AMDG

There is a tribe in South Sudan which is called the Mabaan Tribe and they are known as a quiet and peaceful people. They don’t use guns or drums, unlike neighbouring tribes, and are famous for their ability to listen. An American study on them was made in the 1960’s by Samuel Rosen.  It was discovered that the hearing of Mabaan tribe members at the age of 70 was superior to that of Americans in their twenties.    2 Mabaans standing 300 ft apart to each other could carry on a conversation in soft voices, with their backs.  Their extraordinary preservation of hearing was partly due to their low-fat diet and mainly that they lived in such a quiet environment. The human ear has not evolved yet to cope with the noise that it is subjected too.

According to the UN, ten years ago humanity passed a significant threshold. In 2008, for the first time, the world’s population was evenly split between urban and rural areas. Since then the urban population has outstripped the rural populations.  There were more than 400 cities over 1 million and 19 over 10 million. More developed nations were about 74 percent urban, while 44 percent of residents of less developed countries lived in urban areas.  With the majority of humankind now living in cities in much noisier environments their will an increased deterioration in our hearing.  In cities, this is due to the imbalance in our environment between noise and silence – rapidly increasing the aging process of our complex ears.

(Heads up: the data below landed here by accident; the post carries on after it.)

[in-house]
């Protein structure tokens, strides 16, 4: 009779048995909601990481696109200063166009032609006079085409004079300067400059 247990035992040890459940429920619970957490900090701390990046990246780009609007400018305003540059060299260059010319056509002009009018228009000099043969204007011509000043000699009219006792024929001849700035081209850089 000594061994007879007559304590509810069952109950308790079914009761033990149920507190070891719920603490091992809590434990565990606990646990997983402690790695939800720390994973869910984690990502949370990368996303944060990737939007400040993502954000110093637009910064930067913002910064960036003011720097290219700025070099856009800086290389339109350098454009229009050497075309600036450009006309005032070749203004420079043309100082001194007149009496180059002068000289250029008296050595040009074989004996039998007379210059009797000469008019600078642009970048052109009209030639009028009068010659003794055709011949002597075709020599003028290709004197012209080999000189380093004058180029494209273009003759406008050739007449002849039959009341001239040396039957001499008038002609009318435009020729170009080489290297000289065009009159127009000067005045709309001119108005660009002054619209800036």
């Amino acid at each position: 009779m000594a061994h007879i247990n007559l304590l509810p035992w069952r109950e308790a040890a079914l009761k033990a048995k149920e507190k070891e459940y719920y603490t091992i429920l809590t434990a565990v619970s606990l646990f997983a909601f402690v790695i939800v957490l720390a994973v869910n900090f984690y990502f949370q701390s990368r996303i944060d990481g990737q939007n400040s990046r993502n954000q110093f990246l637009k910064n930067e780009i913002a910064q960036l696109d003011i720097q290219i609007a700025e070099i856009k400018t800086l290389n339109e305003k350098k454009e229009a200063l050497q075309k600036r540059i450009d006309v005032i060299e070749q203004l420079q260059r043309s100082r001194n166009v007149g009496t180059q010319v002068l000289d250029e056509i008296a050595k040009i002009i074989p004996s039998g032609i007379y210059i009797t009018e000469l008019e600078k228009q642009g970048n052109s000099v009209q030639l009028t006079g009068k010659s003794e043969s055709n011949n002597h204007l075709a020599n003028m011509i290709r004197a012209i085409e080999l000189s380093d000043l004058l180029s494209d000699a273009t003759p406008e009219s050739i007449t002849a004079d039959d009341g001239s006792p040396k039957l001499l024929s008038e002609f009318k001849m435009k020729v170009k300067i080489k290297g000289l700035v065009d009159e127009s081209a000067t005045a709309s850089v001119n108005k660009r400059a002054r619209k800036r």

Noise pollution is becoming a significant problem and not just in urban areas. Our oceans are becoming noisier – with the phenomenon of mass whale beaching possibly due to the increased noises from bigger boats, more sea traffic, offshore wind farms etc. There seems to be a growing interest in promoting silence.  It is also a justice matter as it is often the poorest who are most affected by noise pollution.